Base for the introduction of new technologies during Industrial Revolution was the textile industry. Procedures from yarn to textile would enabled increase of production only with extension of working hours or employment of larger labour force. Because about 27% employed in England and Wales were working in wool trade textile industrialists were forced to raise productivity if they wished to produce larger scale of textiles. Latter required improvement of technics. In 1764 industrialist James Hargreaves invented spinning jenny which reduced the amount of work needed to produce yarn but it was still based on procedure of manual spinning. Invention of water-frame in 1768 by Richard Arkwright and spinning mule in 1779 by Samuel Crompton helped the advancement of the automatic spinning frame. In compare with spinning weaving technology stayed behind. The first attempt to mechanise weaving was made in 1785 by Edmund Cartwright but mechanised weaving did not reach the quality of manual weaving until 1823.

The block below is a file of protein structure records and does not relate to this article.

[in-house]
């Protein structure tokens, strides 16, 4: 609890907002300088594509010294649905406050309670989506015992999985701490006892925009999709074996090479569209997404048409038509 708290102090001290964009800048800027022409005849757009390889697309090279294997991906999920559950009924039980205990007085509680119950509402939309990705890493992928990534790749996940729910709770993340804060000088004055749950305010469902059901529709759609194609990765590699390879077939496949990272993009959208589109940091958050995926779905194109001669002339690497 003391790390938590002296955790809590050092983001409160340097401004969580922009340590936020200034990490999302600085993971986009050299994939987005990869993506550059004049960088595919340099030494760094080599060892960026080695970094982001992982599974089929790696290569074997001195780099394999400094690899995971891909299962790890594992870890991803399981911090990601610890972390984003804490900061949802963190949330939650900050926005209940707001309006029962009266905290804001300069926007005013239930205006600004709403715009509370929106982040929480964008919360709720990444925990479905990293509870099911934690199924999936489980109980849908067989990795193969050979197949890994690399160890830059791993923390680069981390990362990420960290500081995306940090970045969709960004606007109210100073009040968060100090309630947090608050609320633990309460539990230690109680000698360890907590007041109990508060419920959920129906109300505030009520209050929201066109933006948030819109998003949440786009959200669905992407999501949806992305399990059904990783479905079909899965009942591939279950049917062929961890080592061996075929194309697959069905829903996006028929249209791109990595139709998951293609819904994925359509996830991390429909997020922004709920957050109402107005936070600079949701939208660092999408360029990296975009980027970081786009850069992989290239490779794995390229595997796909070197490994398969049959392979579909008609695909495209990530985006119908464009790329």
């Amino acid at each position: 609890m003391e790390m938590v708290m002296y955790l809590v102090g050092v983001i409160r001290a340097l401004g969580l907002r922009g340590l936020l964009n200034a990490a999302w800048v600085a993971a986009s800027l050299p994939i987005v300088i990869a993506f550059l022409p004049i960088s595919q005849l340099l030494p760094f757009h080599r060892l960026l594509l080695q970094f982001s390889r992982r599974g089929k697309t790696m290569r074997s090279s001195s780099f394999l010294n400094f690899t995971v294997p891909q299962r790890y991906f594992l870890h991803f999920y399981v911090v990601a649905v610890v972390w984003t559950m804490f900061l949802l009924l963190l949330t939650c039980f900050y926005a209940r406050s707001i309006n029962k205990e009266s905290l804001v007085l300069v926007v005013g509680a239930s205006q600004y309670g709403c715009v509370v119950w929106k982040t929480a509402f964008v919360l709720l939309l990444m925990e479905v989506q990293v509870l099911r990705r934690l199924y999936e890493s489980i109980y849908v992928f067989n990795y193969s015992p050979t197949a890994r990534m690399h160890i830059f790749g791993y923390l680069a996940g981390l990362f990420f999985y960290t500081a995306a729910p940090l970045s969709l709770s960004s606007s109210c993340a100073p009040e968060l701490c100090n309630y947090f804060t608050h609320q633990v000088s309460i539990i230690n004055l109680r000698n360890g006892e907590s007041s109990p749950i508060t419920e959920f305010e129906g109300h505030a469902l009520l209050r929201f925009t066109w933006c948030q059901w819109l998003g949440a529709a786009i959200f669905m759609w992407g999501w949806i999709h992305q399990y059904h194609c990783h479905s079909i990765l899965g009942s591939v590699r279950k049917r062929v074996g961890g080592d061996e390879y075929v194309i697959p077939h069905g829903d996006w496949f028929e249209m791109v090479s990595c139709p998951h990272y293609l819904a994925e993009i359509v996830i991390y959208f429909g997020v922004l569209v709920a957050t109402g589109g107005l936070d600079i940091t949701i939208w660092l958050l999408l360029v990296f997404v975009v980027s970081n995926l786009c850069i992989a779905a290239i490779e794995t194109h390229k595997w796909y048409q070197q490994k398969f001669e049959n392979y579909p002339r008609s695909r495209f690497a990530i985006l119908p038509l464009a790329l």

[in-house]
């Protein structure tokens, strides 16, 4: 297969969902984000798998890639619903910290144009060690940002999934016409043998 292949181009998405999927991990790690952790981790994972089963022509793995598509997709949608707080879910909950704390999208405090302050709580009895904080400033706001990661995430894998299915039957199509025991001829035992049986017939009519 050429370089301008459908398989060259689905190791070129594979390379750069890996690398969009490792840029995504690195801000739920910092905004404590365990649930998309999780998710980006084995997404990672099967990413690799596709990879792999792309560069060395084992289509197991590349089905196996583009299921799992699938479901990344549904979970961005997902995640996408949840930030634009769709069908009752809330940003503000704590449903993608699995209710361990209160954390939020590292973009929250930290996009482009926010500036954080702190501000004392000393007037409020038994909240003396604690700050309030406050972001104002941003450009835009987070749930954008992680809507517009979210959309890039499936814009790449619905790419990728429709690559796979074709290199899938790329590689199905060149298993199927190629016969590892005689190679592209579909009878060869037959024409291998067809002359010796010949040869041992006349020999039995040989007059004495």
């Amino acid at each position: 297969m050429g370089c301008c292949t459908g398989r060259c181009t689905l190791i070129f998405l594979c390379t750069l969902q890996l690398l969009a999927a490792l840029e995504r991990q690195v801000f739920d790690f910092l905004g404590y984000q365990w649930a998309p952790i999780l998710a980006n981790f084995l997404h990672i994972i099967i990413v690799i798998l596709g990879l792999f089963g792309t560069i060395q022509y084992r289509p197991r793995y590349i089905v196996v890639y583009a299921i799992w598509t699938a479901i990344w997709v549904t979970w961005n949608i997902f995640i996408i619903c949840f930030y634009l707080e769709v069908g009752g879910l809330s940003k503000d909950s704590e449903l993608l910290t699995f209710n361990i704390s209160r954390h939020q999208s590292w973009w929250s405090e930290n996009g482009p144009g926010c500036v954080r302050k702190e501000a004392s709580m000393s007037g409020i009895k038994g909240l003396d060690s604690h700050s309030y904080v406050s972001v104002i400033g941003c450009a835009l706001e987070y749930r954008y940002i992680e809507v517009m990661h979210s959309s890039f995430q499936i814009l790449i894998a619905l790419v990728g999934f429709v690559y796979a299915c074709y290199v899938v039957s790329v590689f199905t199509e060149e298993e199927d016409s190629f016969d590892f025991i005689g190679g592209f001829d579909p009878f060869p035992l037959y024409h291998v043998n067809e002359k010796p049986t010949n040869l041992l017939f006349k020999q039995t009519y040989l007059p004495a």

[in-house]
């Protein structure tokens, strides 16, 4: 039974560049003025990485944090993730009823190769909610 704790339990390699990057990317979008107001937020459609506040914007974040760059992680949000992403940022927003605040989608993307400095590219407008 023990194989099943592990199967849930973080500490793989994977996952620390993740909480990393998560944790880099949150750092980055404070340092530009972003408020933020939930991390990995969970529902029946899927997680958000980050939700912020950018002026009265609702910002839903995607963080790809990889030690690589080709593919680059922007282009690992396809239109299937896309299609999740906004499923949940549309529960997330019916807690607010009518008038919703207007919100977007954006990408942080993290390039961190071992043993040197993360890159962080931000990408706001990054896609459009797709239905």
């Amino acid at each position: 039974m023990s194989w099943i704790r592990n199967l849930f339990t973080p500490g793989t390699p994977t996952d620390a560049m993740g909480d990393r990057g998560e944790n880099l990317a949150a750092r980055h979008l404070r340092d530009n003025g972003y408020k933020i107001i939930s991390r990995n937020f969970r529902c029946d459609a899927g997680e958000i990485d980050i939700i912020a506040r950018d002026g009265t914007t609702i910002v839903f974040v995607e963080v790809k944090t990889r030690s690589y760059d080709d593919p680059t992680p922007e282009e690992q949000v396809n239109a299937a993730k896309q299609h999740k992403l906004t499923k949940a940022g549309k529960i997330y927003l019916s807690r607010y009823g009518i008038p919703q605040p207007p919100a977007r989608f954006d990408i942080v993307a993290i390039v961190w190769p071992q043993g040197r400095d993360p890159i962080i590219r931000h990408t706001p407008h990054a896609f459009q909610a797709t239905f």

The introduction of steam power made industry independent from water power and increased speed, efficiency and preciseness of production. The Watt steam engine invented by James Watt was first used in 1776 in blast furnace and latter also in textile industry. By 1800 were in use about 1000 Watt steam engines.

After textile industry technological progress reached also metal industry. The introduction of the puddling process in 1784 by Henry Cort improved the quality of iron production. The innovations in rolling mills enlarged the production of steel, while introduction of coke blast furnaces led to a further progress in the metal industries.